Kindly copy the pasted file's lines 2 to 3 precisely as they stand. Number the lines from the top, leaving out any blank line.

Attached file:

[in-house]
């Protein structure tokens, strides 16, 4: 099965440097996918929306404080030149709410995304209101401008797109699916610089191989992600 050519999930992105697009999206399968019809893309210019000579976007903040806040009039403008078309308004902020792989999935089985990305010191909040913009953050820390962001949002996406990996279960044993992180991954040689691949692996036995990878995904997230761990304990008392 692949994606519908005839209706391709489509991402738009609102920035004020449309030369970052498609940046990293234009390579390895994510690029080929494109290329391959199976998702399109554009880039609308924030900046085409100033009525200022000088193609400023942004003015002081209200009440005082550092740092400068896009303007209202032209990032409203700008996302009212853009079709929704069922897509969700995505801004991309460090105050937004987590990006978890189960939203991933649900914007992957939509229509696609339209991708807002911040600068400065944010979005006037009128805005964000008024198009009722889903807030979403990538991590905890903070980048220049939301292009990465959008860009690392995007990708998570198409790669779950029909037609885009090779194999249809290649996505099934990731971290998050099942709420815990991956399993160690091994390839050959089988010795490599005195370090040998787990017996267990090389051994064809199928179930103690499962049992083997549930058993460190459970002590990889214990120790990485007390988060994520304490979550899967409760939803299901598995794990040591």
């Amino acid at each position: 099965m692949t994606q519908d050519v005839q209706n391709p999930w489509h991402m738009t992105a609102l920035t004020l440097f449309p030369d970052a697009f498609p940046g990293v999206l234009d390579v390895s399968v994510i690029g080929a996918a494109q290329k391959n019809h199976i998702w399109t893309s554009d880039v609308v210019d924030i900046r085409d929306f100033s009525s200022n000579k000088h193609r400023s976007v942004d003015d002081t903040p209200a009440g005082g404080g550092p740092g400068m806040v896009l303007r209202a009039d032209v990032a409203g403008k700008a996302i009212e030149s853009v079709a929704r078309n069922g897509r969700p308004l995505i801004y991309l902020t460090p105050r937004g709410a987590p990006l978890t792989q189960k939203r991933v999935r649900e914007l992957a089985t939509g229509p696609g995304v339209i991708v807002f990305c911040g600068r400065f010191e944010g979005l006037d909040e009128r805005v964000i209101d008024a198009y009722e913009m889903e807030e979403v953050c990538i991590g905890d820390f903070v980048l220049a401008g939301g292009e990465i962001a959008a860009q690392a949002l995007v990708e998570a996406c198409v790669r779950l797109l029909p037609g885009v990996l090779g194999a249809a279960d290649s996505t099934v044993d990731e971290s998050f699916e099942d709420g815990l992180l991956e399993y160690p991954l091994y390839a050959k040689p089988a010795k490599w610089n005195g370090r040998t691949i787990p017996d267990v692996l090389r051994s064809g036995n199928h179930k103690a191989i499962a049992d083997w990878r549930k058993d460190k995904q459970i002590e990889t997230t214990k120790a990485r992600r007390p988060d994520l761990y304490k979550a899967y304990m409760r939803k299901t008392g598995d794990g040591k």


């Protein structure tokens, strides 16, 4: 099965440097996918929306404080030149709410995304209101401008797109699916610089191989992600 050519999930992105697009999206399968019809893309210019000579976007903040806040009039403008078309308004902020792989999935089985990305010191909040913009953050820390962001949002996406990996279960044993992180991954040689691949692996036995990878995904997230761990304990008392 692949994606519908005839209706391709489509991402738009609102920035004020449309030369970052498609940046990293234009390579390895994510690029080929494109290329391959199976998702399109554009880039609308924030900046085409100033009525200022000088193609400023942004003015002081209200009440005082550092740092400068896009303007209202032209990032409203700008996302009212853009079709929704069922897509969700995505801004991309460090105050937004987590990006978890189960939203991933649900914007992957939509229509696609339209991708807002911040600068400065944010979005006037009128805005964000008024198009009722889903807030979403990538991590905890903070980048220049939301292009990465959008860009690392995007990708998570198409790669779950029909037609885009090779194999249809290649996505099934990731971290998050099942709420815990991956399993160690091994390839050959089988010795490599005195370090040998787990017996267990090389051994064809199928179930103690499962049992083997549930058993460190459970002590990889214990120790990485007390988060994520304490979550899967409760939803299901598995794990040591």
């Amino acid at each position: 099965m692949t994606q519908d050519v005839q209706n391709p999930w489509h991402m738009t992105a609102l920035t004020l440097f449309p030369d970052a697009f498609p940046g990293v999206l234009d390579v390895s399968v994510i690029g080929a996918a494109q290329k391959n019809h199976i998702w399109t893309s554009d880039v609308v210019d924030i900046r085409d929306f100033s009525s200022n000579k000088h193609r400023s976007v942004d003015d002081t903040p209200a009440g005082g404080g550092p740092g400068m806040v896009l303007r209202a009039d032209v990032a409203g403008k700008a996302i009212e030149s853009v079709a929704r078309n069922g897509r969700p308004l995505i801004y991309l902020t460090p105050r937004g709410a987590p990006l978890t792989q189960k939203r991933v999935r649900e914007l992957a089985t939509g229509p696609g995304v339209i991708v807002f990305c911040g600068r400065f010191e944010g979005l006037d909040e009128r805005v964000i209101d008024a198009y009722e913009m889903e807030e979403v953050c990538i991590g905890d820390f903070v980048l220049a401008g939301g292009e990465i962001a959008a860009q690392a949002l995007v990708e998570a996406c198409v790669r779950l797109l029909p037609g885009v990996l090779g194999a249809a279960d290649s996505t099934v044993d990731e971290s998050f699916e099942d709420g815990l992180l991956e399993y160690p991954l091994y390839a050959k040689p089988a010795k490599w610089n005195g370090r040998t691949i787990p017996d267990v692996l090389r051994s064809g036995n199928h179930k103690a191989i499962a049992d083997w990878r549930k058993d460190k995904q459970i002590e990889t997230t214990k120790a990485r992600r007390p988060d994520l761990y304490k979550a899967y304990m409760r939803k299901t008392g598995d794990g040591k």